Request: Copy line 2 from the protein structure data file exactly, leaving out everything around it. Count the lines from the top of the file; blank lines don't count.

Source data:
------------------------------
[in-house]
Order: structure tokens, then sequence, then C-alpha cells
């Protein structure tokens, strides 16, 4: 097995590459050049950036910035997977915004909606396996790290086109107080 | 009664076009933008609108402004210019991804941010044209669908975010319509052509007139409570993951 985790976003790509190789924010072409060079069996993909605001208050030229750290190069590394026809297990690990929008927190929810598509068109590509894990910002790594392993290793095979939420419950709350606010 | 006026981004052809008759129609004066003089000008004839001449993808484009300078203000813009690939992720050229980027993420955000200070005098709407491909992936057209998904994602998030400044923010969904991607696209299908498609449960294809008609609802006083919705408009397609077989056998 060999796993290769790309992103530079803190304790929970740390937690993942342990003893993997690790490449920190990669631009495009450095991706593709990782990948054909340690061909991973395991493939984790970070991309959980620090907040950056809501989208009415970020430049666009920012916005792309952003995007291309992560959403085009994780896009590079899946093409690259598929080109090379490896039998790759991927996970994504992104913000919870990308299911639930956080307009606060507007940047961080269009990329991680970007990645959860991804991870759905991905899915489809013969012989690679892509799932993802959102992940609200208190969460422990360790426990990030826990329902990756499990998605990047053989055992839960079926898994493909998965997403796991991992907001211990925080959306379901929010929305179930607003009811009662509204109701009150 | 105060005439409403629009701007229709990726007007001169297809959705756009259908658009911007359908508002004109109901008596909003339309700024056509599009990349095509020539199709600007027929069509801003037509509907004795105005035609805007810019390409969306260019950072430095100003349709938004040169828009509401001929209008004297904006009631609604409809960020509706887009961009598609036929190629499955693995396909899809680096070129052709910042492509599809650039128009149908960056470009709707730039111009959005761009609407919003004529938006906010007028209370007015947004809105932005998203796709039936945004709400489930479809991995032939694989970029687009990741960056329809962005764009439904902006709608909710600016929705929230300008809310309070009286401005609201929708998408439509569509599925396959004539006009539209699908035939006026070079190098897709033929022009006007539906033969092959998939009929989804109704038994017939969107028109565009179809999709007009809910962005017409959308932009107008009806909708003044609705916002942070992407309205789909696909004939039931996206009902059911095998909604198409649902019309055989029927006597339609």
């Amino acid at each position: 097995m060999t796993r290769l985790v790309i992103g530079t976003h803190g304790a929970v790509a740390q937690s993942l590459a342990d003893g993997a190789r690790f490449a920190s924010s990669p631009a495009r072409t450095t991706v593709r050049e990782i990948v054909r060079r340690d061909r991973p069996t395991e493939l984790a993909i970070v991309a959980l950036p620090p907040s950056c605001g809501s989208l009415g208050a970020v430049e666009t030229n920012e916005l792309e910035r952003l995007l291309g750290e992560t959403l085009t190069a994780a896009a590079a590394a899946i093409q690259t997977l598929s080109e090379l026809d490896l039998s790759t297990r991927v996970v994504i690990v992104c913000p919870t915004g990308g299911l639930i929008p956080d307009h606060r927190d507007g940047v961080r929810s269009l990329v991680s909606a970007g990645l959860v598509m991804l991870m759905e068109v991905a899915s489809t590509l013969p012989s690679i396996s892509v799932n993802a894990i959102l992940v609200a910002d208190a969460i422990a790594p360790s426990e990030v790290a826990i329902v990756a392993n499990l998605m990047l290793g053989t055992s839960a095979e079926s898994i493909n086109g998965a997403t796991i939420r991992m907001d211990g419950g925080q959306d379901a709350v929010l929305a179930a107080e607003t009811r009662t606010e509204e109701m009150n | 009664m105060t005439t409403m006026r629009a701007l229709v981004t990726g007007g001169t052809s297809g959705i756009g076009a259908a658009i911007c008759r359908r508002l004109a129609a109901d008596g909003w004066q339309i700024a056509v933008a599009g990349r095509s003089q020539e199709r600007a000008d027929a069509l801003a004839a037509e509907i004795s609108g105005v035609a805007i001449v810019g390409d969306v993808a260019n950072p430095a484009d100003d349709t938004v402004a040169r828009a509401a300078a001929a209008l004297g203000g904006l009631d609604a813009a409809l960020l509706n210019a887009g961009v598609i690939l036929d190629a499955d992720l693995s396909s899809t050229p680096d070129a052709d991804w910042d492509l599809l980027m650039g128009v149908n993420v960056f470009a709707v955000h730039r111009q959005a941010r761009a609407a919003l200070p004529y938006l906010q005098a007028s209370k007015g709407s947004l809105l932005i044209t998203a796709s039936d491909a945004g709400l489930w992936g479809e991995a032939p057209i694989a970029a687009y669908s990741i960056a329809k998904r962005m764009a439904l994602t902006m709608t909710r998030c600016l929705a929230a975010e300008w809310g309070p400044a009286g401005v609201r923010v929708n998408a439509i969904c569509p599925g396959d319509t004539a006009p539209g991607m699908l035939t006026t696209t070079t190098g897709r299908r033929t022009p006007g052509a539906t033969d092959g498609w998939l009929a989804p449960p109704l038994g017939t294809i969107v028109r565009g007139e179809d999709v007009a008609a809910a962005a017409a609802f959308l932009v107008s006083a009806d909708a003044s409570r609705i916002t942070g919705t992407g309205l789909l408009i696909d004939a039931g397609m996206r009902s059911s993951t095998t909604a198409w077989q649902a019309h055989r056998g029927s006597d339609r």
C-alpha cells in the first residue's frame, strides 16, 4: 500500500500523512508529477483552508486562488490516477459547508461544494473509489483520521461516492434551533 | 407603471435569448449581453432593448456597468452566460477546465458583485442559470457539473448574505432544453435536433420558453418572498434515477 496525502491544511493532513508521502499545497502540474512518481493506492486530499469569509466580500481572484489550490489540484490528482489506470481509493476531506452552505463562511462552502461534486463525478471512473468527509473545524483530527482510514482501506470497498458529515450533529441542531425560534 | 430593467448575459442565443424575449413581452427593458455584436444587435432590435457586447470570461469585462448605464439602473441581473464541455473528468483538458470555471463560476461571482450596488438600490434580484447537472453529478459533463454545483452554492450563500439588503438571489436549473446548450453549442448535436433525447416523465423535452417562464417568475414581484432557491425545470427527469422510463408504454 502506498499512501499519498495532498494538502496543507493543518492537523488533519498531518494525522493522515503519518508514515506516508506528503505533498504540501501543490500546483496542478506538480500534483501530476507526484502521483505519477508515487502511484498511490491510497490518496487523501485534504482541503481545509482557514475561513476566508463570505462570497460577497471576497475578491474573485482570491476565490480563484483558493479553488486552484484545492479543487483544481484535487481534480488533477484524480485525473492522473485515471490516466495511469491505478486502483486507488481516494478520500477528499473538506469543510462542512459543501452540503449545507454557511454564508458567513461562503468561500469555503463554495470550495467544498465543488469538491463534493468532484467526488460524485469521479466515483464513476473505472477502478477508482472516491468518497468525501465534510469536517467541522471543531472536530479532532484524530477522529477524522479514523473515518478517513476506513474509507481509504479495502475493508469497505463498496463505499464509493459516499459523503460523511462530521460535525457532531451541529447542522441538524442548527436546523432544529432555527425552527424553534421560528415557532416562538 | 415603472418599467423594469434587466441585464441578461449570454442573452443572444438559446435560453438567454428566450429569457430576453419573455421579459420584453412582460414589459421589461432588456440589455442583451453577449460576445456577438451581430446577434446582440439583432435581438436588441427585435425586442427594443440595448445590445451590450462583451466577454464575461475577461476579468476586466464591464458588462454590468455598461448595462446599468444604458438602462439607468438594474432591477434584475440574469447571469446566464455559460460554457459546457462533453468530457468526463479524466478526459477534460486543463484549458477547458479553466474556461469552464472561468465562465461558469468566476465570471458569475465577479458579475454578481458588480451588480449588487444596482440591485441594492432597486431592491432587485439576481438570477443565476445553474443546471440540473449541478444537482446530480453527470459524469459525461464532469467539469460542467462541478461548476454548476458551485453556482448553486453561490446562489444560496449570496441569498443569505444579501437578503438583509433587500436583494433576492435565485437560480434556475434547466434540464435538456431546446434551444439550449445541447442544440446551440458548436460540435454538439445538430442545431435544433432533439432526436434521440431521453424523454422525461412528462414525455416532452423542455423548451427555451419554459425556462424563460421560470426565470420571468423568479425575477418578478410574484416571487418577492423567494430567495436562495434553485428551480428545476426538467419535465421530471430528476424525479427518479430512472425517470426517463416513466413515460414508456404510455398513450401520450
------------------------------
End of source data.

Order: structure tokens, then sequence, then C-alpha cells